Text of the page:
Purpose: To retrospectively measure the diffusion-weighted (DW) imaging characteristics of peritumoral hyperintense white matter (WM) and peritumoral normal-appearing WM, as seen on T2-weighted magnetic resonance (MR) images of infiltrative high-grade gliomas and meningiomas.
Materials and methods: Seventeen patients with biopsy-proved glioma and nine patients with imaging findings consistent with meningioma and an adjacent hyperintense region on T2-weighted MR images were examined with DW and diffusion-tensor MR imaging. Apparent diffusion coefficients (ADCs) were measured on maps generated from isotropic DW images of enhancing tumor, hyperintense regions adjacent to enhancing tumor, normal-appearing WM adjacent to hyperintense regions, and analogous locations in the contralateral WM corresponding to these areas. Fractional anisotropy (FA) was measured in similar locations on maps generated from diffusion-tensor imaging data. Changes in ADC and FA in each type of tissue were compared across tumor types by using a two-sample t test. P <.05 indicated statistical significance.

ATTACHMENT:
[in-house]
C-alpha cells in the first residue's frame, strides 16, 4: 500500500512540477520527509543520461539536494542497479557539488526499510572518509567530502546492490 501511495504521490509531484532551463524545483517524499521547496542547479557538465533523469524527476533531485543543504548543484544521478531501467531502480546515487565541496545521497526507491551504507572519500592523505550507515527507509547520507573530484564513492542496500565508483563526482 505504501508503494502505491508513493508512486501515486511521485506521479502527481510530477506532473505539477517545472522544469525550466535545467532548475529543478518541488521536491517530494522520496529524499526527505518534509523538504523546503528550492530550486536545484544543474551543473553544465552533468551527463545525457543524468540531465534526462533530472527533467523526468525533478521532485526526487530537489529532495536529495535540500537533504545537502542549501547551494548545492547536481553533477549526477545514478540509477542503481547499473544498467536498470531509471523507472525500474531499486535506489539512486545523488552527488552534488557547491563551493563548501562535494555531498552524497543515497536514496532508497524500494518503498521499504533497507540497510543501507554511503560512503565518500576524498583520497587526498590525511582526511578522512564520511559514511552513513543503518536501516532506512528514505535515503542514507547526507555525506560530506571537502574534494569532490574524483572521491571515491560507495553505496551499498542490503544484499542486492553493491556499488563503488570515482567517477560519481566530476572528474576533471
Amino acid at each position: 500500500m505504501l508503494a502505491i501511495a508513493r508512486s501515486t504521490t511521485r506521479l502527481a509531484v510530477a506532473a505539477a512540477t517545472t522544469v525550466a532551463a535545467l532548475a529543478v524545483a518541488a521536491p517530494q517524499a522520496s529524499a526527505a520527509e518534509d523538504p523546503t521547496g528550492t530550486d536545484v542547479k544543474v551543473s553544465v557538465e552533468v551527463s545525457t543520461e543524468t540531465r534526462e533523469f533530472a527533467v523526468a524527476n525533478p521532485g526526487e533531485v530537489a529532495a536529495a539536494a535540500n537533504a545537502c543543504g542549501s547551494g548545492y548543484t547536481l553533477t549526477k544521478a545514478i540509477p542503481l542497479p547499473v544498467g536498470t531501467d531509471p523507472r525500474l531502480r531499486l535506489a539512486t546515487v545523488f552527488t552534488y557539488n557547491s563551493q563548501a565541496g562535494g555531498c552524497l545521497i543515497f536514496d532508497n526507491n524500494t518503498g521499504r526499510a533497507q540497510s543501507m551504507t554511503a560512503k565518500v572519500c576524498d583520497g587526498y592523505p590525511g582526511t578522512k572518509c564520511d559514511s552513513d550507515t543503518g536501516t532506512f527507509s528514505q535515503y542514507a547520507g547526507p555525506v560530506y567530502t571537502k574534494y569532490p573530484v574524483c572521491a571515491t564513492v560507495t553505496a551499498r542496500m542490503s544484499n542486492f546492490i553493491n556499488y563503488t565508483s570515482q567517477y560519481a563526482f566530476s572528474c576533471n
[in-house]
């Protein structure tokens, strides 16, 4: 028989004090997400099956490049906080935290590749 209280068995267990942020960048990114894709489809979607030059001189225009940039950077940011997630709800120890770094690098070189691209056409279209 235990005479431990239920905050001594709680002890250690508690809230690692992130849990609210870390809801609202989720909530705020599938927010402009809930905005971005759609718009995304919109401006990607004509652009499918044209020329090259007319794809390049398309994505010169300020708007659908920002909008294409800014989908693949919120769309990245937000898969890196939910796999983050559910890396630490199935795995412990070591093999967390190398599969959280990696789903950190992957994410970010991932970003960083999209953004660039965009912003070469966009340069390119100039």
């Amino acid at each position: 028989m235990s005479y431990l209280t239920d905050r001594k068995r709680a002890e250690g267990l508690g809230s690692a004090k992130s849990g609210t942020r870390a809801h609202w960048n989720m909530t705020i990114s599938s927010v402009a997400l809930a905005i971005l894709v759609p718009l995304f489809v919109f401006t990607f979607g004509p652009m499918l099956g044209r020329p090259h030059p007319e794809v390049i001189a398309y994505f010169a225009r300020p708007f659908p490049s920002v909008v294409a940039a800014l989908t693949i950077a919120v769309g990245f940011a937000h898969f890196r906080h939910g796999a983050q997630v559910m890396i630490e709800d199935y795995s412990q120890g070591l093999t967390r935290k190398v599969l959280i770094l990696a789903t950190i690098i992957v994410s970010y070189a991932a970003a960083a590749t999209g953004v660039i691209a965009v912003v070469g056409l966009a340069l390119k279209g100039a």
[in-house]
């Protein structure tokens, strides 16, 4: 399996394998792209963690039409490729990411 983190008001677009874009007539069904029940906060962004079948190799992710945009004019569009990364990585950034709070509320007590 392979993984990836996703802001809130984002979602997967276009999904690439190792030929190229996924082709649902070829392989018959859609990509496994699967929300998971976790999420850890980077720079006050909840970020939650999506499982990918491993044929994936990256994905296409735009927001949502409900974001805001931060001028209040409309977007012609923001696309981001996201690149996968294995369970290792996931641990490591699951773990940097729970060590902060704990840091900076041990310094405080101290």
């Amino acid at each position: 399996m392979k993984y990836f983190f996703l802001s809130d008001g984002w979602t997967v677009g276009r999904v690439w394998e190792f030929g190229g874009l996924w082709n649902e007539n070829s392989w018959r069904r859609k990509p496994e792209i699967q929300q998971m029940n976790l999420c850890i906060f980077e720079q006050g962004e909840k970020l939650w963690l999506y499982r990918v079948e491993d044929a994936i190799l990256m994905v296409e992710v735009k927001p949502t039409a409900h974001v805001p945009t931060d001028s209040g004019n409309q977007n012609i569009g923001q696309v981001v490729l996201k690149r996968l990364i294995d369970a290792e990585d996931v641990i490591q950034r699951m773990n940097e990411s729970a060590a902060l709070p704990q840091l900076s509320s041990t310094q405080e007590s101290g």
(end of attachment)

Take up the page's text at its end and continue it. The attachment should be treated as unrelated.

Results: Mean ADCs in peritumoral hyperintense regions were 1.309 x 10(-3) mm2/sec (mean percentage of 181% of normal WM) for gliomas and 1.427 x 10(-3) mm2/sec (192% of normal value) for meningiomas (no significant difference). Mean ADCs in peritumoral normal-appearing WM were 0.723 x 10(-3) mm2/sec (106% of normal value) for gliomas and 0.743 x 10(-3) mm2/sec (102% of normal value) for meningiomas (no significant difference). Mean FA values in peritumoral hyperintense regions were 0.178 (43% of normal WM value) for gliomas and 0.224 (65% of normal value) for meningiomas (P =.05). Mean FA values for peritumoral normal-appearing WM were 0.375 (83% of normal value) for gliomas and 0.404 (100% of normal value) for meningiomas (P =.01).
Conclusion: The difference in FA decreases in peritumoral normal-appearing WM between gliomas and meningiomas was significant, and the difference in FA decreases in peritumoral hyperintense regions between these tumors approached but did not reach significance. These findings may indicate a role for diffusion MR imaging in the detection of tumoral infiltration that is not visible on conventional MR images.
Copyright RSNA, 2004